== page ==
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Avery Bradley’s new offensive role model: Andre Miller

02.02.12 at 12:08 am ET

Avery Bradley scored his first points against Toronto on an awkward-looking pull-up jumper from just outside the lane. That is not his game. Bradley made four more shots, missing just once, and all of his shots were at the rim. That is his game and the fact the Bradley has something that can be called an identifiable offensive game is one of the most intriguing developments of this season for the Celtics.

“It’€™s something you can always hang your hat on,” said Ray Allen, who knows a thing or two about offense. “Coming into the game you know where you’€™re going to score, what you’€™re working on before the game. Knowing that when the game starts when we run certain plays this is where the ball may come in certain situations, so he’€™s always ready. His mind is ready and his body is ready.”

Bradley’s jump shot is shaky. He’s made just 30 percent of his jump shots beyond 16 feet this season. Both Doc Rivers and team president Danny Ainge believe that Bradley’s outside shot will come around when he gets more confidence and experience. But while that develops, they have found something that gives Bradley the chance to be a productive offense player so they can utilize his vast defensive potential as an on-the-ball defender.

Basically, they want him to be Andre Miller.

“I told Avery he has to be Andre Miller, who I think is the best cutter without the ball in the league,” Rivers said. “No one’€™s guarding him and he keeps scoring 15, 16 points a game, and teams keep doing what they do and he backcuts. Instead of looking at the ball, just look at your man. Right when he turns his head, cut behind him. He’€™ll never know you’re gone.”

Bradley has taken those instructions to heart.

“Cuts not only get me open, they get my teammates open,” he said. “I’€™m just getting better at cutting every single game. [Rajon] Rondo‘€™s a great cutter and I want to be a good cutter just like him.”

That has been very encouraging for Rivers. “It’€™s really nice when you see a young player learn,” the coach said. “He’€™s not going to score that much off the dribble right now ‘€“ he will ‘€“ it’€™s more his cuts that’€™s getting him shots.”

The Celtics ran a variation on this theme when teams would zone Rondo. If they refused to guard him, they simply placed him near the basket where teams have to account for him, and Bradley has the strength and athleticism to score inside once he does get the ball.

“In the Cleveland game, Kyrie Irving was running around zoning ‘€“ like they did on Rondo,” Rivers said. “If you keep cutting under the basket, you’€™re going to have a layup drill. The whole key is our guys have to pass it to him and they’€™ve done that. They’€™ve done it two games in a row. That’€™s good for Avery.”

He’s also getting smarter. Early in the season, Bradley’s primary move to the basket consisted of putting his head down and driving hard to the basket. Sometimes he would get a foul call. More often, he would get his shot blocked or altered. Now he’s starting to see the openings and seams in the defense.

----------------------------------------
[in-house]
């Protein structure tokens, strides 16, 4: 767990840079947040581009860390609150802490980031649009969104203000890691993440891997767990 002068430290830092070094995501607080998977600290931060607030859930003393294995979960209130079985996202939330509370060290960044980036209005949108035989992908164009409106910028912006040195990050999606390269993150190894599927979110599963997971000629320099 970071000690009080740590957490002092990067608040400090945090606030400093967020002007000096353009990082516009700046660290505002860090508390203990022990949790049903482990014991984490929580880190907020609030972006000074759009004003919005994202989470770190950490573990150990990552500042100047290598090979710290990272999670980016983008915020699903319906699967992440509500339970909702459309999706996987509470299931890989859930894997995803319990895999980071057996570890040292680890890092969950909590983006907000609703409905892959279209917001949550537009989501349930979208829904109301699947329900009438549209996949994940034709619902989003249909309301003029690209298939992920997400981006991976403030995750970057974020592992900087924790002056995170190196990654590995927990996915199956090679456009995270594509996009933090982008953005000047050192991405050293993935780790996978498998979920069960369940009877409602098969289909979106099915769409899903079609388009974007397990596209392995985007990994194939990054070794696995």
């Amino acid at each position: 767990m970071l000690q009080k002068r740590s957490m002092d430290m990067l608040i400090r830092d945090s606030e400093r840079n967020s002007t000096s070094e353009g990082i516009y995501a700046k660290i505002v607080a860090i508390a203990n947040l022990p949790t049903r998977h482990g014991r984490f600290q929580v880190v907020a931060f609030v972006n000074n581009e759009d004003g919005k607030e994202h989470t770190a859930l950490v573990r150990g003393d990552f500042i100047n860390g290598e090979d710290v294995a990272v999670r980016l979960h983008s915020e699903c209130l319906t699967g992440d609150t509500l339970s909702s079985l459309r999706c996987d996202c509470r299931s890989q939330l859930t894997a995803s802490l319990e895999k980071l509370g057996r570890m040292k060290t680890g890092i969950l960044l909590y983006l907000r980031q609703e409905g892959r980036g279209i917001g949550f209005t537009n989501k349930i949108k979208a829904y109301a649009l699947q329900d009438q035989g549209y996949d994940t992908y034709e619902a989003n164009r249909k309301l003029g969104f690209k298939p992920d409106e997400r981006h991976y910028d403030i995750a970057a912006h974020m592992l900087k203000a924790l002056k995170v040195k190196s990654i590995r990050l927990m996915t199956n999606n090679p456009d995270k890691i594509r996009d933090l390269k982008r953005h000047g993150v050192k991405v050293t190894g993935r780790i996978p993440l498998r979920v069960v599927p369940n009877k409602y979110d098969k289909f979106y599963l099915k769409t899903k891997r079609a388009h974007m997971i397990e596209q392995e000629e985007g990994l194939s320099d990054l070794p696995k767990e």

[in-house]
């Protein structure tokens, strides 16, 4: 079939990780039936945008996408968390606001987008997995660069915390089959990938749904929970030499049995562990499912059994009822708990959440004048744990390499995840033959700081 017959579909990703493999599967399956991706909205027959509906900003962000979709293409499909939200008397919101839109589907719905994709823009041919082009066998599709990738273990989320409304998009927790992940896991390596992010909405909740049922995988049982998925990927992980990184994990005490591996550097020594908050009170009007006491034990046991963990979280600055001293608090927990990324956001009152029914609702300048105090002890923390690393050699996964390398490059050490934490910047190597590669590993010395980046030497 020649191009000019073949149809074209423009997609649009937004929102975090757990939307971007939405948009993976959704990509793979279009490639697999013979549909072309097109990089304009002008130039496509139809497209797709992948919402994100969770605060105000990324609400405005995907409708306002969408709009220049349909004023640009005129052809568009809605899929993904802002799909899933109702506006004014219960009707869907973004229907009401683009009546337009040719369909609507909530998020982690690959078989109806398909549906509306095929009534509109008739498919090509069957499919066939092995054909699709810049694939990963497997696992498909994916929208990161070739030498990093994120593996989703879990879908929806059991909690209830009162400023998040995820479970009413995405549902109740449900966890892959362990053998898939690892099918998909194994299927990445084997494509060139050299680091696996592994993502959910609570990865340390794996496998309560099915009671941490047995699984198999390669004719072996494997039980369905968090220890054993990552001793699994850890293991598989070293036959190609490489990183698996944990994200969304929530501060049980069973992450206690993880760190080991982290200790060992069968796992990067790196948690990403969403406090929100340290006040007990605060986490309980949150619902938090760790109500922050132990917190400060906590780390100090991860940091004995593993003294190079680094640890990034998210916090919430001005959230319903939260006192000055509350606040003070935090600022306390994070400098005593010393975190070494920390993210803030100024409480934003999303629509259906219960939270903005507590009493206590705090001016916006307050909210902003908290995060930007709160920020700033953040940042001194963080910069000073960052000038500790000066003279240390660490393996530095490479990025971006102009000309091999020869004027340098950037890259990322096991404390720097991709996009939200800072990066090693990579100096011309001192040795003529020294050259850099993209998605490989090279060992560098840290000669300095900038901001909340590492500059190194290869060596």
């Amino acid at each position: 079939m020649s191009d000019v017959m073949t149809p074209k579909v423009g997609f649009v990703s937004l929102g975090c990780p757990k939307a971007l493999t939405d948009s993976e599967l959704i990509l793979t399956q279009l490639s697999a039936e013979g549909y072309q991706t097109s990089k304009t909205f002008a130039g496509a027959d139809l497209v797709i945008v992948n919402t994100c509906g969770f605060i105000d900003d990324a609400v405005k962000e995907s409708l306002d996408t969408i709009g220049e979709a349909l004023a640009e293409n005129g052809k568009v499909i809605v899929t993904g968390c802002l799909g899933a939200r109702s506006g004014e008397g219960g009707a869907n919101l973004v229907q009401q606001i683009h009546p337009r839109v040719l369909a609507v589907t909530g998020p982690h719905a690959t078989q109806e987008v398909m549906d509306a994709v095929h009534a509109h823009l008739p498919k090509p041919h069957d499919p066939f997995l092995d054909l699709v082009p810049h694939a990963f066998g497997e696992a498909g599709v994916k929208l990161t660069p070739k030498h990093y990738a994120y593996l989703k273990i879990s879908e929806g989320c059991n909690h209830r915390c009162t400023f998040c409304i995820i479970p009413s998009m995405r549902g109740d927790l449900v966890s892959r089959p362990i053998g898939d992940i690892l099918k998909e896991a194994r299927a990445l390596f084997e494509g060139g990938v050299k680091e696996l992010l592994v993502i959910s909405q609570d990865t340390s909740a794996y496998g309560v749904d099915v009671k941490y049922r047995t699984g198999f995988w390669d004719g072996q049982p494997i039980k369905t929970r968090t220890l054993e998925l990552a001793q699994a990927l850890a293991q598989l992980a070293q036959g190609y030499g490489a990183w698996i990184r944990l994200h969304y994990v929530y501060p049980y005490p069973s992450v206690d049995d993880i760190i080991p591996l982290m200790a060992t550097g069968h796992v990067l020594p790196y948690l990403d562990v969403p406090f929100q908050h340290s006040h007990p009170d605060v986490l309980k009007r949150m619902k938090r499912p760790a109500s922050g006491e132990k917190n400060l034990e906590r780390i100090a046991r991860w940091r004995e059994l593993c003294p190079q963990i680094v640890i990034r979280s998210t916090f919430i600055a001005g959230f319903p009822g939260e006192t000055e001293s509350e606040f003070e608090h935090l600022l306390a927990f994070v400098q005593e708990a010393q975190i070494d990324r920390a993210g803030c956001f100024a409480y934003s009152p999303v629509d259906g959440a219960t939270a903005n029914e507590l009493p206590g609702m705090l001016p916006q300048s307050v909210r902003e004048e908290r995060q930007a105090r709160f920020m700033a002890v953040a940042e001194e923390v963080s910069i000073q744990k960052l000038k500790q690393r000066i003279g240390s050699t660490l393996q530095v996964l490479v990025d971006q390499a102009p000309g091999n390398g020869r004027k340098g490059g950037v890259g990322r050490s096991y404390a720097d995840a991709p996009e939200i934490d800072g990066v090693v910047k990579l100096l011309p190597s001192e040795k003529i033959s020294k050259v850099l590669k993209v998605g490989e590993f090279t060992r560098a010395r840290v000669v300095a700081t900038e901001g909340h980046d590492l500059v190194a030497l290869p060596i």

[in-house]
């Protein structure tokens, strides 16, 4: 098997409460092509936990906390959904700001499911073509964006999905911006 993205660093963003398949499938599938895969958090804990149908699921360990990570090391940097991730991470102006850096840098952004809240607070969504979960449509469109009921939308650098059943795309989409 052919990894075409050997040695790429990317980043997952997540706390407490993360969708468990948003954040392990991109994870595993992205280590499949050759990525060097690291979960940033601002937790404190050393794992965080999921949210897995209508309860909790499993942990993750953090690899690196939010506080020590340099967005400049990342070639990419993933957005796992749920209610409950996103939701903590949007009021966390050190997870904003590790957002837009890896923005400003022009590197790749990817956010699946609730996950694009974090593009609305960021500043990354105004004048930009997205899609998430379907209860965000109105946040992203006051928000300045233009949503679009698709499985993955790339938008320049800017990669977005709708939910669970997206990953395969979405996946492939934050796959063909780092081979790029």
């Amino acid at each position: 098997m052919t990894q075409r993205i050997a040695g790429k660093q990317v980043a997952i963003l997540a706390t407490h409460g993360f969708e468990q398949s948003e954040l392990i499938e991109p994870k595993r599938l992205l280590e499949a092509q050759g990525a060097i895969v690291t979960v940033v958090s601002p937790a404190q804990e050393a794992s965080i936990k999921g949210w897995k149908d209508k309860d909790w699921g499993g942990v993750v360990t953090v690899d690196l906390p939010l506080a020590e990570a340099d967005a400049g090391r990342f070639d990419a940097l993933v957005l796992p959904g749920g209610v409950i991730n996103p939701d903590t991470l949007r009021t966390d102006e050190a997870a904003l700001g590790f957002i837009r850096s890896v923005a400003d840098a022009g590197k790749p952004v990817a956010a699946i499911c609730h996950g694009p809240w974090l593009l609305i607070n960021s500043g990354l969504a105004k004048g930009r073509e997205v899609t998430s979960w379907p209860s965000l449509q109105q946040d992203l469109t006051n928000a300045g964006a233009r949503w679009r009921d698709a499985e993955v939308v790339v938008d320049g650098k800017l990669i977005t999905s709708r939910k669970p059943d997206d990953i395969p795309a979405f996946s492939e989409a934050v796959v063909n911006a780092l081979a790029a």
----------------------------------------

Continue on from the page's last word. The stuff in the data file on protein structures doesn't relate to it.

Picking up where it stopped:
“That just comes with playing,” Bradley said. “Even shot-wise, you’€™ve got to pick your spots. I had to learn how to not get the ball blocked and that just comes with playing.”

Since Rondo has been out of the lineup with a sprained wrist, the Celtics have won six of the eight games and outside of a dreadful loss to Phoenix where they scored just 71 points, the offense has been good enough to win every game.

That’s not to say that the Celtics are a better team without their All-Star guard. Far from it. They have been winning games primarily because Paul Pierce is back to playing like Paul Pierce and Kevin Garnett‘s defense has also returned to previous levels. Rivers has simplified the offense, running it through Pierce on high-screen pick and pops or off the elbows with the big men. It’s working, but only to a point.

“You can still win games,” Rivers said of life without Rondo. “I thought we knew that anyway. You also learn that it’€™s very difficult down the stretch of close games. Without him you’€™re pretty basic offensively and you’€™re very easy to guard down the stretch of games and I think that’€™s hurt us.”

So yes, in case you were wondering, when Rondo returns he will resume his 36 minutes a night at the point. Also, when Keyon Dooling returns from a hip pointer he will also be in the mix at the off-guard position. So where does that leave Bradley and rookie E’Twaun Moore?  Vying for backup point guard duties, most likely.

But those are two options Rivers wasn’t sure he had when the season started and if this lockout year has taught us anything, it’s that every player on the roster will have a chance to play and contribute at some point.

The key for Bradley will be trying to channel his game into shorter bursts so that he still has an impact, even if it’s only for 10-12 minutes a night, and he seems ready for the challenge.

“When the second unit comes in, the second unit’€™s supposed to be the unit that plays even harder,” Bradley said. “That’€™s what we’€™re going to do when Rondo comes back. We’€™re going to be a better team because our confidence level is coming up.”

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